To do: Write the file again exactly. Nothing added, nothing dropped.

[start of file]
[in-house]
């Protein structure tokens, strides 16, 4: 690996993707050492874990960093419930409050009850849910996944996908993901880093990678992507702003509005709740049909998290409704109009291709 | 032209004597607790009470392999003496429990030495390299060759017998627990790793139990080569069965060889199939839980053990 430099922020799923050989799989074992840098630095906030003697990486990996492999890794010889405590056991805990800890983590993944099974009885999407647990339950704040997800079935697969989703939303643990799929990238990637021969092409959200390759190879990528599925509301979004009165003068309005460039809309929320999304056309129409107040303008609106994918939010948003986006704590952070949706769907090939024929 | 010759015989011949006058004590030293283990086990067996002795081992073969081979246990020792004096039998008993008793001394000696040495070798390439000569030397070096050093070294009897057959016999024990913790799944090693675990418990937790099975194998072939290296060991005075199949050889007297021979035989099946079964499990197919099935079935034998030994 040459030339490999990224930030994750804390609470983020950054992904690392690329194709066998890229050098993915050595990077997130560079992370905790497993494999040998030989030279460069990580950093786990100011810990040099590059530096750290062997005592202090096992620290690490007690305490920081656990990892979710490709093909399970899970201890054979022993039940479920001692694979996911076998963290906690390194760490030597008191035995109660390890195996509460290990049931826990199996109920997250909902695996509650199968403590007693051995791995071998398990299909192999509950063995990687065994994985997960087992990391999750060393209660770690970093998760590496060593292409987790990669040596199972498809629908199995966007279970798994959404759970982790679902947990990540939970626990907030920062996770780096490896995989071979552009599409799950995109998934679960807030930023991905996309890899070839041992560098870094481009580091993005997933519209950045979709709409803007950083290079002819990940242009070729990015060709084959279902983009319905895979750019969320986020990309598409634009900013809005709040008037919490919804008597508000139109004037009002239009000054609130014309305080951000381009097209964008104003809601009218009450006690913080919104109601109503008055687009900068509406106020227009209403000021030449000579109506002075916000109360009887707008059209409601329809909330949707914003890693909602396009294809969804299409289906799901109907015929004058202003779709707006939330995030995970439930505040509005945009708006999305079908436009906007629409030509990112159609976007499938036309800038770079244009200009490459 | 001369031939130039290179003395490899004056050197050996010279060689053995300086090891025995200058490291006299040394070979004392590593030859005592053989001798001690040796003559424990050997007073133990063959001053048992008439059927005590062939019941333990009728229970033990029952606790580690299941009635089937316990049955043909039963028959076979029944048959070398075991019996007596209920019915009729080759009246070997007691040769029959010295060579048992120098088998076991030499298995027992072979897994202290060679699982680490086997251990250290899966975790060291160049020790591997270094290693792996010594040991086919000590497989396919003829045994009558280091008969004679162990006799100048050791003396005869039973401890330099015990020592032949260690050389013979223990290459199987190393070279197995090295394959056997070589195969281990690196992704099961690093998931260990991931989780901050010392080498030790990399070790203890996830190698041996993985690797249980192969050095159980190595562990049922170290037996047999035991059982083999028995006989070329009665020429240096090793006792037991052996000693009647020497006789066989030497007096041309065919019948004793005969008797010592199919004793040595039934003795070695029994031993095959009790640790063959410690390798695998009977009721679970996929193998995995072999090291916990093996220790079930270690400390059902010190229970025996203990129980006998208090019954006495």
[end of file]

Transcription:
[in-house]
């Protein structure tokens, strides 16, 4: 690996993707050492874990960093419930409050009850849910996944996908993901880093990678992507702003509005709740049909998290409704109009291709 | 032209004597607790009470392999003496429990030495390299060759017998627990790793139990080569069965060889199939839980053990 430099922020799923050989799989074992840098630095906030003697990486990996492999890794010889405590056991805990800890983590993944099974009885999407647990339950704040997800079935697969989703939303643990799929990238990637021969092409959200390759190879990528599925509301979004009165003068309005460039809309929320999304056309129409107040303008609106994918939010948003986006704590952070949706769907090939024929 | 010759015989011949006058004590030293283990086990067996002795081992073969081979246990020792004096039998008993008793001394000696040495070798390439000569030397070096050093070294009897057959016999024990913790799944090693675990418990937790099975194998072939290296060991005075199949050889007297021979035989099946079964499990197919099935079935034998030994 040459030339490999990224930030994750804390609470983020950054992904690392690329194709066998890229050098993915050595990077997130560079992370905790497993494999040998030989030279460069990580950093786990100011810990040099590059530096750290062997005592202090096992620290690490007690305490920081656990990892979710490709093909399970899970201890054979022993039940479920001692694979996911076998963290906690390194760490030597008191035995109660390890195996509460290990049931826990199996109920997250909902695996509650199968403590007693051995791995071998398990299909192999509950063995990687065994994985997960087992990391999750060393209660770690970093998760590496060593292409987790990669040596199972498809629908199995966007279970798994959404759970982790679902947990990540939970626990907030920062996770780096490896995989071979552009599409799950995109998934679960807030930023991905996309890899070839041992560098870094481009580091993005997933519209950045979709709409803007950083290079002819990940242009070729990015060709084959279902983009319905895979750019969320986020990309598409634009900013809005709040008037919490919804008597508000139109004037009002239009000054609130014309305080951000381009097209964008104003809601009218009450006690913080919104109601109503008055687009900068509406106020227009209403000021030449000579109506002075916000109360009887707008059209409601329809909330949707914003890693909602396009294809969804299409289906799901109907015929004058202003779709707006939330995030995970439930505040509005945009708006999305079908436009906007629409030509990112159609976007499938036309800038770079244009200009490459 | 001369031939130039290179003395490899004056050197050996010279060689053995300086090891025995200058490291006299040394070979004392590593030859005592053989001798001690040796003559424990050997007073133990063959001053048992008439059927005590062939019941333990009728229970033990029952606790580690299941009635089937316990049955043909039963028959076979029944048959070398075991019996007596209920019915009729080759009246070997007691040769029959010295060579048992120098088998076991030499298995027992072979897994202290060679699982680490086997251990250290899966975790060291160049020790591997270094290693792996010594040991086919000590497989396919003829045994009558280091008969004679162990006799100048050791003396005869039973401890330099015990020592032949260690050389013979223990290459199987190393070279197995090295394959056997070589195969281990690196992704099961690093998931260990991931989780901050010392080498030790990399070790203890996830190698041996993985690797249980192969050095159980190595562990049922170290037996047999035991059982083999028995006989070329009665020429240096090793006792037991052996000693009647020497006789066989030497007096041309065919019948004793005969008797010592199919004793040595039934003795070695029994031993095959009790640790063959410690390798695998009977009721679970996929193998995995072999090291916990093996220790079930270690400390059902010190229970025996203990129980006998208090019954006495």